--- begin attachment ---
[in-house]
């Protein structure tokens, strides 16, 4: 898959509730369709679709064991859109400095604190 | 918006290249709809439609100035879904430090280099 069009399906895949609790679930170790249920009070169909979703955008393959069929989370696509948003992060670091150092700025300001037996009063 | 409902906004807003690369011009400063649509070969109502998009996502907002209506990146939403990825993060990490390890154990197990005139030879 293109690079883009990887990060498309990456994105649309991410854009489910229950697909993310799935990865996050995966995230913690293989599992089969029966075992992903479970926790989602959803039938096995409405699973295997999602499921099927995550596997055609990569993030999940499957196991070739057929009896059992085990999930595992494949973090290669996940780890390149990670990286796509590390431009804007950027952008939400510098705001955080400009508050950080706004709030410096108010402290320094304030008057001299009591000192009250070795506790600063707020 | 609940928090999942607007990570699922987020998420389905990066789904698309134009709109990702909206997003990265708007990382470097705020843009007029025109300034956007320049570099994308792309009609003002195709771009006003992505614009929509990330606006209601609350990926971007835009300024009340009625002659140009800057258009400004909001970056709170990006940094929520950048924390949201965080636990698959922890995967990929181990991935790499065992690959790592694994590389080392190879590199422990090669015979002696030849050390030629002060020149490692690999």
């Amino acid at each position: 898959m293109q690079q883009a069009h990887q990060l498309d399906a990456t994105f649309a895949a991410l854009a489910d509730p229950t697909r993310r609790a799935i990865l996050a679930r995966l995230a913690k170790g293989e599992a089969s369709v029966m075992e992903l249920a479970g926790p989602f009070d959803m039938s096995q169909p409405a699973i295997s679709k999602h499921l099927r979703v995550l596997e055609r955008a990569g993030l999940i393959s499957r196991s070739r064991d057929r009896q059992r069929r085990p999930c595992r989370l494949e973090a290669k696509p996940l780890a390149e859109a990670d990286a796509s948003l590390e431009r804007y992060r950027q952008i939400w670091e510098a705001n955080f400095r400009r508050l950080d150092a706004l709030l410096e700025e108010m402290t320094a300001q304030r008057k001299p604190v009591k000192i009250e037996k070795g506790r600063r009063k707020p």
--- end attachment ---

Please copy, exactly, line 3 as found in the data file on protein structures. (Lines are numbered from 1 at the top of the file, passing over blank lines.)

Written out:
């Amino acid at each position: 898959m293109q690079q883009a069009h990887q990060l498309d399906a990456t994105f649309a895949a991410l854009a489910d509730p229950t697909r993310r609790a799935i990865l996050a679930r995966l995230a913690k170790g293989e599992a089969s369709v029966m075992e992903l249920a479970g926790p989602f009070d959803m039938s096995q169909p409405a699973i295997s679709k999602h499921l099927r979703v995550l596997e055609r955008a990569g993030l999940i393959s499957r196991s070739r064991d057929r009896q059992r069929r085990p999930c595992r989370l494949e973090a290669k696509p996940l780890a390149e859109a990670d990286a796509s948003l590390e431009r804007y992060r950027q952008i939400w670091e510098a705001n955080f400095r400009r508050l950080d150092a706004l709030l410096e700025e108010m402290t320094a300001q304030r008057k001299p604190v009591k000192i009250e037996k070795g506790r600063r009063k707020p």